Flea and Tick Products– FDA regulates some flea and tick products for animals while the Environmental Protection Agency (EPA) regulates others. If a product is regulated by EPA, it will have an EPA Registration Number (sometimes written as “EPA Reg. No.”) on the label. If a product is regulated by FDA, it will typically have the statement “Approved by FDA” followed by a six-digit New Animal Drug Application (NADA) or Abbreviated New Animal Drug Application (ANADA) number on the label.

For more information about flea and tick products, please visit:

Milk, Eggs, Meat, and Poultry– The responsibility of food safety is shared by FDA and the U.S. Department of Agriculture (USDA). FDA regulates milk and milk products, such as cheese, cream, and ice cream. FDA also regulates “shell eggs” which, as the name implies, are eggs still inside their shells. USDA regulates “egg products” which are eggs that have been removed from their shells for processing. In general, USDA regulates meat and poultry.

For more information about food and food safety, please visit:


Not on the Regulatory Radar

Some products on the market for animals don’t fall under the regulatory authority of any government or non-government organization, including:

  • Cat litter
  • Pet accessories, such as toys, beds, and crates
  • Grooming aids
  • Bedding for pet birds and small animals, such as rabbits, guinea pigs, and hamsters

For questions or concerns about FDA-regulated animal products, contact CVM’s Communications Staff at:

Phone: 240-402-7002
Fax: 240-276-9115
E-mail: [email protected]
Address: 7519 Standish Place
Rockville, MD 20855

Pests in Gardens and Landscapes

Ground Squirrel


In this Guideline:

California ground squirrel burrow opening under a structure.

A pair of box-type gopher traps modified and set in the runway of ground squirrels.

Conibear trap set at the base of a structure to trap ground squirrels.

Ground squirrels are troublesome rodent pests for many home gardeners. The California ground squirrels, Otospermophilus beecheyi and Otospermophilus douglasii, are the most common species in and around homes and gardens. The two are usually not referred to as separate species, so in this publication they are referred to as “California ground squirrel” or simply “ground squirrel.”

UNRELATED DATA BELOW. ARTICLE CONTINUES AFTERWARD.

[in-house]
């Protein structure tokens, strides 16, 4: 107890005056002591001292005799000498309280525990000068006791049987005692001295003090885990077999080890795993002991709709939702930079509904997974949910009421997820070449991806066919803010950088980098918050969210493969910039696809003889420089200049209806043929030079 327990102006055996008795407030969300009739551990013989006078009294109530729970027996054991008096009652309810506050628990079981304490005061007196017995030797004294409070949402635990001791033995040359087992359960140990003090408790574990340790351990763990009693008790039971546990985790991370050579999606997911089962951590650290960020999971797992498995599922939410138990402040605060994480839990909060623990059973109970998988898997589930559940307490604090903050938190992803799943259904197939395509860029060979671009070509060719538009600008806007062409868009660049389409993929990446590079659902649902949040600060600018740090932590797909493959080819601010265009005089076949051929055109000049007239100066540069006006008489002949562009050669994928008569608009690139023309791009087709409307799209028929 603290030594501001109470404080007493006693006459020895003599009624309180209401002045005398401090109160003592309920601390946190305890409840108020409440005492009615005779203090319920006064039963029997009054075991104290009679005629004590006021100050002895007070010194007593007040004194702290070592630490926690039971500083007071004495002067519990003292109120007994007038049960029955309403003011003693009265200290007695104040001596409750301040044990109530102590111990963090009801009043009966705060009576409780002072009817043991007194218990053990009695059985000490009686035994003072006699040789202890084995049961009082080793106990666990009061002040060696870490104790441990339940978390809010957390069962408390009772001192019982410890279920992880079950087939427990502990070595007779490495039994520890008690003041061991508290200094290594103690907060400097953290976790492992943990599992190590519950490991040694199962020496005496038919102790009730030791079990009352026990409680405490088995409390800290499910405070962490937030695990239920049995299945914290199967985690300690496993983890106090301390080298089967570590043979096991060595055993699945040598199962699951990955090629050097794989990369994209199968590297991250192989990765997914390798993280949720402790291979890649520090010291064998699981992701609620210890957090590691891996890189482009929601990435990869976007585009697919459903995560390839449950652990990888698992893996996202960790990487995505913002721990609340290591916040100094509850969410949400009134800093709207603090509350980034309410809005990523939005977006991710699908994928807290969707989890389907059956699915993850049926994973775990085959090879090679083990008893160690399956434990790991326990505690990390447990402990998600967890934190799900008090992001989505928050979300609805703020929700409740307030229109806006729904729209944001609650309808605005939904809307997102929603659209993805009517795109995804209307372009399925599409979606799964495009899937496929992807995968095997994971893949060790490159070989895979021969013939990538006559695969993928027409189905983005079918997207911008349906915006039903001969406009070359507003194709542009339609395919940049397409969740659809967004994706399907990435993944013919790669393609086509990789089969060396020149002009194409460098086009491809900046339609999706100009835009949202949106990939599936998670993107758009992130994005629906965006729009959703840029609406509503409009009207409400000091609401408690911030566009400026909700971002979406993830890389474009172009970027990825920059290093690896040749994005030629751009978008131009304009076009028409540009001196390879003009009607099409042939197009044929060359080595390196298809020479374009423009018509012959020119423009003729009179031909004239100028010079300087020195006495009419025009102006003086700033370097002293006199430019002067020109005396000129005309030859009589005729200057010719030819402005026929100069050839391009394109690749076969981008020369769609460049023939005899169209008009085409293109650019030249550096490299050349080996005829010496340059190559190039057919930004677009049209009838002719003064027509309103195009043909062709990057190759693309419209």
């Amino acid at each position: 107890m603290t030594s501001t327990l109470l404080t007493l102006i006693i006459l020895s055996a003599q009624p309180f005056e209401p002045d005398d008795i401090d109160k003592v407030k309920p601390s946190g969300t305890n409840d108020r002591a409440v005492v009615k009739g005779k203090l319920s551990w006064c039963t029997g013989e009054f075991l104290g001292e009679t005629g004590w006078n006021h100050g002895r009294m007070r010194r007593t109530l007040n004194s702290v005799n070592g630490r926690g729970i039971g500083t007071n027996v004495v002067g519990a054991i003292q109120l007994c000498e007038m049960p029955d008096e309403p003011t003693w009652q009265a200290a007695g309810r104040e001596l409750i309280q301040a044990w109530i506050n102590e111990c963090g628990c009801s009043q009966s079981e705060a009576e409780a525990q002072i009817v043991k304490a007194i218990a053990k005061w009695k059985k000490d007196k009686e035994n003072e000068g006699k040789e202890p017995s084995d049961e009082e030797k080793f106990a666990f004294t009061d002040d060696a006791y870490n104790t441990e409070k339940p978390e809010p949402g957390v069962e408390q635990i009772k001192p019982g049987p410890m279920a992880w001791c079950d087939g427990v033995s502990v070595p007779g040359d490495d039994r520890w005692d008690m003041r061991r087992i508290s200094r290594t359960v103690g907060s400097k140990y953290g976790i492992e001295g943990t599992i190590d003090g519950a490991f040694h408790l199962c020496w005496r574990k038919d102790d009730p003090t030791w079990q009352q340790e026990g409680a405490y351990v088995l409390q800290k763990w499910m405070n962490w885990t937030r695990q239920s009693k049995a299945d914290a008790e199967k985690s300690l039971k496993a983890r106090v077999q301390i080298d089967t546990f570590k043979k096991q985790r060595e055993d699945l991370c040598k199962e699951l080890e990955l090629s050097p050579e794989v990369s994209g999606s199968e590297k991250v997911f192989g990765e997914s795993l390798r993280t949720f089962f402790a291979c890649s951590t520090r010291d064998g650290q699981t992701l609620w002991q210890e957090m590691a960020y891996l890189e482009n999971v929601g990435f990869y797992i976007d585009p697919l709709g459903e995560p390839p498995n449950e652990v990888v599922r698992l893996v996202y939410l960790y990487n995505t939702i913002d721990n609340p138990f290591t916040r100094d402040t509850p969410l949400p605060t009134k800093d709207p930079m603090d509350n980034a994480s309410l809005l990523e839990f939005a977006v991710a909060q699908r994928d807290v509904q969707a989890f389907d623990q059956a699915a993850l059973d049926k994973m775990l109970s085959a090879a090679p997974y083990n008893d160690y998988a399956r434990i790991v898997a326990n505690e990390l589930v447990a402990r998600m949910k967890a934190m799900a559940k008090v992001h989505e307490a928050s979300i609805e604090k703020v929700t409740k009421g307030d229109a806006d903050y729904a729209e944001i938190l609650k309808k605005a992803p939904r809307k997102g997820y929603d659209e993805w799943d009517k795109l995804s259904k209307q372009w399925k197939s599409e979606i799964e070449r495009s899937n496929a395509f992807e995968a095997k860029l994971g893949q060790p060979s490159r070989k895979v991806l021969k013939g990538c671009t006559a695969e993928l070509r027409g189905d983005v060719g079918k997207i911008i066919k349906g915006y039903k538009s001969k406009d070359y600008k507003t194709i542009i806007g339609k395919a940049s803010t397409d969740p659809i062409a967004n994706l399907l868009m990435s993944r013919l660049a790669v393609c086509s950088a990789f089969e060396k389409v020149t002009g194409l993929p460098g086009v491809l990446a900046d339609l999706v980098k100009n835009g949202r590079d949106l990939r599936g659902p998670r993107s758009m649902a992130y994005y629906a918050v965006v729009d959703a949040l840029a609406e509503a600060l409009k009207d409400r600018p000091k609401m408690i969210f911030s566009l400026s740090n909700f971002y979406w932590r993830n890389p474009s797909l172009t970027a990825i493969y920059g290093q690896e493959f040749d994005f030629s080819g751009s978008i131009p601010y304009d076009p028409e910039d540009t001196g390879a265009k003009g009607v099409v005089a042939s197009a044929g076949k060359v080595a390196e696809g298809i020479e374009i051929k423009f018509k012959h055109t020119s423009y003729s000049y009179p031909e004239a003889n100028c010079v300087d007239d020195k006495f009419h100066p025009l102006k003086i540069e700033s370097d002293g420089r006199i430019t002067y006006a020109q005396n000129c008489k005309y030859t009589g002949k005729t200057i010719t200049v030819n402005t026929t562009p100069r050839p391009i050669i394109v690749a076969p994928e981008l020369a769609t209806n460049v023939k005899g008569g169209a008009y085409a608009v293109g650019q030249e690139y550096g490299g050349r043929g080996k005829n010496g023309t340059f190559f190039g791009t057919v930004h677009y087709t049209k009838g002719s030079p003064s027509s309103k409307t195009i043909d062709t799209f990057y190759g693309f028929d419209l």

The California ground squirrel is found throughout most of California and extends south into the northwestern part of the Baja peninsula. It is also found in western Nevada and can be found north of the Columbia River in south central Washington and throughout western Oregon.

The California ground squirrel can invade and colonize residential areas that have open grassy areas, sometimes causing considerable damage.

Although California ground squirrel populations generally thrive where the winters are mild, there are known populations in the central Sierra Nevada Mountains at altitudes of over 7,000 feet.


It is easy to identify ground squirrels since they forage above ground near their burrows. Their body measures 14 to 20 inches, which includes their tail. Adult squirrels weigh between 21 and 30 ounces. Don't escape 2clout games free online games. The males are somewhat larger than the females.

Ground squirrel fur is mottled brown, with some white and gray markings on the back. Their belly and underside have a combination of lighter browns, grays, and white. California ground squirrels have a white ring around each eye. Their tails are somewhat bushy (but less so than those of tree squirrels) and their ears are erect and conspicuous.

Although ground squirrels look similar to tree squirrels and can climb trees, when frightened they generally will retreat to a burrow, whereas tree squirrels will climb a tree or tall structure and never use a burrow. For information about tree squirrels, see the UC IPM Pest Notes: Tree Squirrels.